In the NFL, continuity on the offensive side of the ball is hugely important. There is a clip from 2015 where Matty Ice tells Kyle Shanahan that he “can’t wait until he knows the offense inside and out, bro, because they are going to kill people with it.” I thought this statement was extremely over-the-top at the time. How much difference could one year possibly make? Well, in my friggin’ face. Ryan and the Falcons went out and set the world on fire. While it’s easy to say that Tannehill isn’t nearly as accurate as Ryan and even more Julio-less, remember that Tannehill’s ADP/perceived value was almost identical to Ryan heading into 2016 (QB22 vs. QB20, respectively). If the Ryan comparison is too much, what about Andy Dalton? The Red Rifle’s two best seasons came under offensive coordinators Jay Gruden and Hue Jackson during their second years working together. I certainly don’t expect Tannehill to have a 60 percent improvement in fantasy points like Ryan, but a modest jump under respected offensive mind Adam Gase isn’t unreasonable. Considering the combination of Tannehill and Matt Moore finished as the QB13 last year, we already find ourselves in high-end QB2 status.
Skill Position Upside
No one has ever accused Jarvis Landry or DeVante Parker of being All Pro WRs, but they are superior options compared to the weapons surrounding Alex Smith, Carson Palmer, Joe Flacco, and Sam Bradford – all currently ranked within two spots of Tannehill. Landry just put up his second consecutive 1,100-yard season and the explosive Parker is entering his third season, a common year for WRs to make a leap in production. Looking ahead into free agency, Gase and VP Mike Tannenbaum have already expressed a desire to bring back deep threat Kenny Stills, who finished third in the NFL with an average of 17.3 yards per catch. Earlier this week, they also traded for Julius Thomas, who saw his best seasons come under Gase in Denver. While it would be foolish to overlook the role a healthy Peyton Manning played in Thomas’ performance, he is a clear upgrade over blocking specialist and complete non-factor Dion Sims.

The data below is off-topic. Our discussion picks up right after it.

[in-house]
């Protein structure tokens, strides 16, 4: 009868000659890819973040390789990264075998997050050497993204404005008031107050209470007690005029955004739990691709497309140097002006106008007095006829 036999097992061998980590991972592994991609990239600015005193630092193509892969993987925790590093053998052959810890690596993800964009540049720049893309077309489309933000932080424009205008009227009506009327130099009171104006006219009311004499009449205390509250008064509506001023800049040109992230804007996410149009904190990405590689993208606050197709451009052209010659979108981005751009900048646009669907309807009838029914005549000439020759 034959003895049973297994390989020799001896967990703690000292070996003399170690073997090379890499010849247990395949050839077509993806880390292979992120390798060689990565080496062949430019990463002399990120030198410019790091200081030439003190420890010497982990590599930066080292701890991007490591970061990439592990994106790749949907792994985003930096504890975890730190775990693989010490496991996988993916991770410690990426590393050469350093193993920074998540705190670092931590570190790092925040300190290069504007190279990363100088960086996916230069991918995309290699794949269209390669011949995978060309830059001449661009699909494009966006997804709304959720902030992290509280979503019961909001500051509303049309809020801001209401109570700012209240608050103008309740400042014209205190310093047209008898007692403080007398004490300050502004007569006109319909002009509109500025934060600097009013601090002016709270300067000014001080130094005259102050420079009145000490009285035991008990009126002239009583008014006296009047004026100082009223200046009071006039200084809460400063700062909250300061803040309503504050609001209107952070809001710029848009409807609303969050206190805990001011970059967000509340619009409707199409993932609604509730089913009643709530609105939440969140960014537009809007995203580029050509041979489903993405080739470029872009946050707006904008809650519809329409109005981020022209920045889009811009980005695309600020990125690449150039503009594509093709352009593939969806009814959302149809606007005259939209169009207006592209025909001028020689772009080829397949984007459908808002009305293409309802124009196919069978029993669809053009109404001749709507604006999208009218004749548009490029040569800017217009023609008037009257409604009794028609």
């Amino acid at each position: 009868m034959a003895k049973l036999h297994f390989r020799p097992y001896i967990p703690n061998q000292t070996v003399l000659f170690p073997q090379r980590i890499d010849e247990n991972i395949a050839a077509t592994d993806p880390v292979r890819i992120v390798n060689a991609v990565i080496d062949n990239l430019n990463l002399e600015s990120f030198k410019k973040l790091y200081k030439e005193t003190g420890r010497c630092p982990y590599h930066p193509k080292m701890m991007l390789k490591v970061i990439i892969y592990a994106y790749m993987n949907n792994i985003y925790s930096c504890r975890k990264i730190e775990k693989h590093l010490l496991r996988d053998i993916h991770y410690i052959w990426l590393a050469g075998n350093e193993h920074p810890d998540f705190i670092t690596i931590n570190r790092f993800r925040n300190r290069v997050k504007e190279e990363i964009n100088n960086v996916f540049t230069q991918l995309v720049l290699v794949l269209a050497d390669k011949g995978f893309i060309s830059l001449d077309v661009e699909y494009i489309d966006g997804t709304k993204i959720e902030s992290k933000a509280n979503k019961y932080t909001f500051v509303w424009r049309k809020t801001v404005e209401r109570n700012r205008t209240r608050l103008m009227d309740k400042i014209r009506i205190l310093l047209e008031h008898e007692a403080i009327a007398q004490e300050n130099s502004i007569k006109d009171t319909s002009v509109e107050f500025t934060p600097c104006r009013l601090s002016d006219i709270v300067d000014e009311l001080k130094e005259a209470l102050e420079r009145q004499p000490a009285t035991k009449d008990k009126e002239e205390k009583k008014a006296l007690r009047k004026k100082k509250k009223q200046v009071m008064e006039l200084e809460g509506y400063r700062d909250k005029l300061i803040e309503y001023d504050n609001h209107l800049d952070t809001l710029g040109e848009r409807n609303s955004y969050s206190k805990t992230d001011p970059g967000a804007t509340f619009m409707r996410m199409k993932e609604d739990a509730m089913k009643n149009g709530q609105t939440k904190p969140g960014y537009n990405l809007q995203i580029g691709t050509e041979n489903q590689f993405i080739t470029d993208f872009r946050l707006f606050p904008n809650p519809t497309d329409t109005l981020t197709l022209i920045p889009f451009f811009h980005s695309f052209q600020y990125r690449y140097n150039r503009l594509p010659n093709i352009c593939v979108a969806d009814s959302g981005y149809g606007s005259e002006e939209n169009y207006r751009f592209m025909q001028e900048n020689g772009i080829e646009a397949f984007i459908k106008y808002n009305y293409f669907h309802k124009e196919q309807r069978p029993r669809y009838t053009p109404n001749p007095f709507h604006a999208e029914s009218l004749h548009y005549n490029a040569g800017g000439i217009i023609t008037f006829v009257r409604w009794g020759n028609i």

Talented Offensive Line
The Dolphins have invested a great deal in their offensive line in recent years, with Mike Pouncey, Laremy Tunsil, and Ja’Wuan James all being former first round picks. The problem the Dolphins faced in 2016 is keeping their best players on the field, as injuries decimated the line. But in Week Six, all starters were active and they dominated the Steelers. If the line can stay healthy and gel as a unit, they will give Tannehill the protection he sorely needs to get past his woeful pocket awareness. Big if though. One might argue that the potential trade/loss of Branden Albert will negatively impact the line, but I don’t see it that way. His performance slipped greatly in 2016 where, according to Pro Football Focus, he ranked 65th among offensive tackles compared to 29th in 2015. Also, he has missed 13 of a possible 48 games across his three seasons in Miami.
After looking where the Dolphins’ 2017 opponents finished in terms of 2016 passing DVOA, the Dolphins are sitting pretty. They are #blessed to play in the annually embarrassing AFC East and will face only six teams all year with passing defenses that finished in the top half of the league. Tannehill doesn’t have the chops to carve up elite defenses, but even Shane Falco could light up the Bills, Jets, and Saints. Miami ended the season with a bottom of the barrel defense, which shouldn’t be a surprise based on free agency misses and their inexplicable aversion to drafting defensive players. Remember Dion Jordon? Because I sure don’t. It’s a bit surprising, however, that they finished in the middle of the pack in scoring defense. A credit to Vance Joseph, who is now in Denver. This defense will take a step back. I see a lot of 34-31 games for Miami next season – a delicious scenario for any lackluster QB2.